As for people who are consistently late, I both love/hate them. On one hand late fees yay! It's surprising how much they add up every month. On the other hand, you're late. After a few months I got to know who is always going to be late because they are a contractor/traveling/gig worker vs who's late because they won't pay until I tell them they are up for auction. I generally refer to their payment history too as that can be a good indictor if they will end up paying up or not.

                    We wait for 2 months before we auction because that seems to be the sweet spot in our area for a decent chance of people showing up and paying the balance. Not sure with your area/ population/ etc.

                    You have to decide for yourself if late tenants are worth it to you, but good notes are important, especially with so many employee.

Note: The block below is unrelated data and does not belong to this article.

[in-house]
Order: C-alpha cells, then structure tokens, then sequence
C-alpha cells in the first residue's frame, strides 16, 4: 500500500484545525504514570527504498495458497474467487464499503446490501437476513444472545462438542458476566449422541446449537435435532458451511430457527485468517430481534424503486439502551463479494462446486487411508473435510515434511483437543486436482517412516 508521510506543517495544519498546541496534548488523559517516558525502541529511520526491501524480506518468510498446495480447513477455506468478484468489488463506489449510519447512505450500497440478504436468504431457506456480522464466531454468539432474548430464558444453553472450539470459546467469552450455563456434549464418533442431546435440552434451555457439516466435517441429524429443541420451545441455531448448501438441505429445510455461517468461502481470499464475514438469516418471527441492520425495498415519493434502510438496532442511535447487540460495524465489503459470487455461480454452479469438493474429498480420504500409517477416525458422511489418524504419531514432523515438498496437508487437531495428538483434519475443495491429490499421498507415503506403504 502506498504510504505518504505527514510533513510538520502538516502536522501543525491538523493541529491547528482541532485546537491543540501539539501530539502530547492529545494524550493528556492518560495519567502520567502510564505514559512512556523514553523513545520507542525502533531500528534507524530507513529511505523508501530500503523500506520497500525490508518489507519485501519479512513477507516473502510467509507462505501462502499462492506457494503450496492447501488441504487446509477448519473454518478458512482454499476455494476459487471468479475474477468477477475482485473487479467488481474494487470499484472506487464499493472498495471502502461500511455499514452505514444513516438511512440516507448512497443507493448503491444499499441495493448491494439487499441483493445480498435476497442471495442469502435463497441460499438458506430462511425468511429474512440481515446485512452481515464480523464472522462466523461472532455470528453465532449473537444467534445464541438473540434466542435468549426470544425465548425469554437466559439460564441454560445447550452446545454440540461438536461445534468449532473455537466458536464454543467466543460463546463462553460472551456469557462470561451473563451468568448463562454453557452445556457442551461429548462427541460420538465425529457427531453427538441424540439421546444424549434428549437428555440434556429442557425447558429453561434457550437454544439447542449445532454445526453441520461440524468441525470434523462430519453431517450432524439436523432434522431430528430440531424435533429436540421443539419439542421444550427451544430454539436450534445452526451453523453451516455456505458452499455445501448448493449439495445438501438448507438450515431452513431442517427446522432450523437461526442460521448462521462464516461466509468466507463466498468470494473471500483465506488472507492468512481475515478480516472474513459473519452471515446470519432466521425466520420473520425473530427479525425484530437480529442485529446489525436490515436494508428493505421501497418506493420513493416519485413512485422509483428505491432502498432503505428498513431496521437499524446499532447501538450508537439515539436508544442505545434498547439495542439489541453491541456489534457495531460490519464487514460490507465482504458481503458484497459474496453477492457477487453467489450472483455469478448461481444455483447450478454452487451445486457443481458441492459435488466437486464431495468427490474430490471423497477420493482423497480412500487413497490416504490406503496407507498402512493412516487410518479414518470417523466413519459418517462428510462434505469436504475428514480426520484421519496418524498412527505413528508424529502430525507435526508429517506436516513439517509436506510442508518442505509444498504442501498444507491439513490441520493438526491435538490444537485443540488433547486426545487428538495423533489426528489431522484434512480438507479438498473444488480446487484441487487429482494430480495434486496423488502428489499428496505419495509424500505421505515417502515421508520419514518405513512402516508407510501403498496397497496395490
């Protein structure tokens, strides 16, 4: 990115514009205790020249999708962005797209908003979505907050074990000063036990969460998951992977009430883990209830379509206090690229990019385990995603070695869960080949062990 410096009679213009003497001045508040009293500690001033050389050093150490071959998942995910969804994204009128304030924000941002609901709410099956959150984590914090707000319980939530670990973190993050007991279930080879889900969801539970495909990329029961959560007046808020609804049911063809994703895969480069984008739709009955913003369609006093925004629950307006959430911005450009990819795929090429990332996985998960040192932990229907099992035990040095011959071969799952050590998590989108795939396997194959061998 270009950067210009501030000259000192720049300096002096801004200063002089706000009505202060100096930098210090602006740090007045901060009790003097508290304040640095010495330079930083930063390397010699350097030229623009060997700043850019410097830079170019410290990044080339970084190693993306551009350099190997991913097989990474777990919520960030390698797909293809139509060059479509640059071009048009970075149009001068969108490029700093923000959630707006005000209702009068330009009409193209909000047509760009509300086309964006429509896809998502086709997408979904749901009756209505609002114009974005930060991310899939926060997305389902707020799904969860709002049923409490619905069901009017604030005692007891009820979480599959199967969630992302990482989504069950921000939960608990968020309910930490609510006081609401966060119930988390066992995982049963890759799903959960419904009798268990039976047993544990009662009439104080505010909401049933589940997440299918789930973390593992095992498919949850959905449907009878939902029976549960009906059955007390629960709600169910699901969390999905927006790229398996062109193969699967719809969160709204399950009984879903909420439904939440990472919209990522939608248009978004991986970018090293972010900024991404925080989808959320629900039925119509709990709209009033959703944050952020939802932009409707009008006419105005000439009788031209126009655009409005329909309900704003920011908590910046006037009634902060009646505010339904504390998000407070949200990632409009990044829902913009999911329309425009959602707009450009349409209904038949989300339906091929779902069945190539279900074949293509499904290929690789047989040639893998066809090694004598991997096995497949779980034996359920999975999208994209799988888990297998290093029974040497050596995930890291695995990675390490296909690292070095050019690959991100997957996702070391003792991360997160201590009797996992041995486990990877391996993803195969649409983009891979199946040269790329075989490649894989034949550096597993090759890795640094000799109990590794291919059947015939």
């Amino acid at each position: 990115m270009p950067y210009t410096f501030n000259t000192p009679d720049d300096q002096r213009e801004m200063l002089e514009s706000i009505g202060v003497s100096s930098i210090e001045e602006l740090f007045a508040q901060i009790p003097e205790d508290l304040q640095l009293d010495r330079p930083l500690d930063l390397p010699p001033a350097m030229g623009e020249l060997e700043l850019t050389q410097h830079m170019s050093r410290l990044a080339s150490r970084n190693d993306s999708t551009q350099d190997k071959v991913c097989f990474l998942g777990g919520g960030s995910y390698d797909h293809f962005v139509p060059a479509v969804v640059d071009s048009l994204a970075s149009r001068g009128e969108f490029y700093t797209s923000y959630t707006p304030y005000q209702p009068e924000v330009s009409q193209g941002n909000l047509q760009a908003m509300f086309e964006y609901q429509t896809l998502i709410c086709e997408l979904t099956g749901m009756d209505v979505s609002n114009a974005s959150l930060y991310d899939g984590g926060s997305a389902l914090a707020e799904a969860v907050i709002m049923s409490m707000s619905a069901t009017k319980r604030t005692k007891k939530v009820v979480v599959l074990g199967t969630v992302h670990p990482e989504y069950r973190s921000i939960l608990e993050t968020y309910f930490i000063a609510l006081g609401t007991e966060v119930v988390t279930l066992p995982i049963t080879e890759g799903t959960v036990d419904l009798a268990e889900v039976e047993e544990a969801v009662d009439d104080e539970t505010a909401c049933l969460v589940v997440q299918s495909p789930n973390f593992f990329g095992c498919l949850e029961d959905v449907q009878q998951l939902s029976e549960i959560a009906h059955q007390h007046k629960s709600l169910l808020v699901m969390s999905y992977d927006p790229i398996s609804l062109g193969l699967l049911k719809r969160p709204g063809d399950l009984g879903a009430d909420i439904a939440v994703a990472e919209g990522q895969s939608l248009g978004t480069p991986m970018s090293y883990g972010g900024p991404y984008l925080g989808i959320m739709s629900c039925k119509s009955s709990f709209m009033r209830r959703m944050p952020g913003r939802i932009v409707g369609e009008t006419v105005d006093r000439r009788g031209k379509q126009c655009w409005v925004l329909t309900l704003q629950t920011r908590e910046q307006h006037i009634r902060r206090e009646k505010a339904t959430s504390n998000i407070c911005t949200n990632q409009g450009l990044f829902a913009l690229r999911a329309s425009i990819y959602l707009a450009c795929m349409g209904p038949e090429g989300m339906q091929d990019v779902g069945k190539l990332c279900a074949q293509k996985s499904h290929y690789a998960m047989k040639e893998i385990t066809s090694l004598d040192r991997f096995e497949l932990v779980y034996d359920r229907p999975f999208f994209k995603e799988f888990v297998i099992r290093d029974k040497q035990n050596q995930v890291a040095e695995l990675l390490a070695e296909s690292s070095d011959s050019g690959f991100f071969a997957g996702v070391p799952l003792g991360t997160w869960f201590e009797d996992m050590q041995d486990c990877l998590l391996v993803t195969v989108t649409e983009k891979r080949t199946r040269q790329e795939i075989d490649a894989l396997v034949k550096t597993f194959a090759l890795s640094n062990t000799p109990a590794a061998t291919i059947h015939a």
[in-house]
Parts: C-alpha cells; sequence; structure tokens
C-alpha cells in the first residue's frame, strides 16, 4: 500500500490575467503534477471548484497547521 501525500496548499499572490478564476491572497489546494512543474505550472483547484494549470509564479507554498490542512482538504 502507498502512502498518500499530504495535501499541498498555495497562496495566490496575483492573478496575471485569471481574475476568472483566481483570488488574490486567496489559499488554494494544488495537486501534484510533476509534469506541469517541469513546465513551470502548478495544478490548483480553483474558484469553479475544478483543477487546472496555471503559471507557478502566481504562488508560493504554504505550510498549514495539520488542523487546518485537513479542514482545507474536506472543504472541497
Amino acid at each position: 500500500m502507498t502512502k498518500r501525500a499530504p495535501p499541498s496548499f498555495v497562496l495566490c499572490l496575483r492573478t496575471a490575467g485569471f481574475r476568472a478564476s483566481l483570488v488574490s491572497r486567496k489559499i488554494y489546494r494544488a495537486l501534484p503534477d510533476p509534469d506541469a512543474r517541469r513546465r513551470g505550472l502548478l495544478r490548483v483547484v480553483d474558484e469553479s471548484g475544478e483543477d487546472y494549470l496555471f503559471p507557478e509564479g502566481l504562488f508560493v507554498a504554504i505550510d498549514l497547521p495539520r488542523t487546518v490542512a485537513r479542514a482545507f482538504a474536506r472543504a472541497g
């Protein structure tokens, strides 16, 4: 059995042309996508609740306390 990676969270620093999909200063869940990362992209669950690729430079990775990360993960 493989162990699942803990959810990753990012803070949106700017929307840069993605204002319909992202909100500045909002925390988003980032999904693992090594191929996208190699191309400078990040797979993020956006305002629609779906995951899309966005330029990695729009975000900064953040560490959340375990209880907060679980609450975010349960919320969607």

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                    • #11
                      I sent out a past due text message yesterday and the lady followed up with a phone call. Of course she is usually late so I was ready lol I explained that rent charged and it was now 10 days past due so the text message goes out. She proceed to say "you said I was paid up through 6/25/22 so I thought that meant I wouldn't owe until August." I had no words.....I just simply let her know that rent charged again on the 26th as it does every month and that she was now late. She repeated what she said again and then I think it hit her that she made no sense whatsoever. Then she told me she had rent to pay and she would call me next week. You truly haven't lived until you have heard the excuses of storage unit tenants

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                      • #12
                        Originally posted by BusyProperties View Post
                        She proceed to say "you said I was paid up through 6/25/22 so I thought that meant I wouldn't owe until August."
                        6/25/22 = August Duh!!!
                        MamaDuke

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                        • #13
                          We did a few payment plans, maybe 1 a year, most often if it was a size we needed we would forgive some late fees if they paid up and moved out.

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                          • #14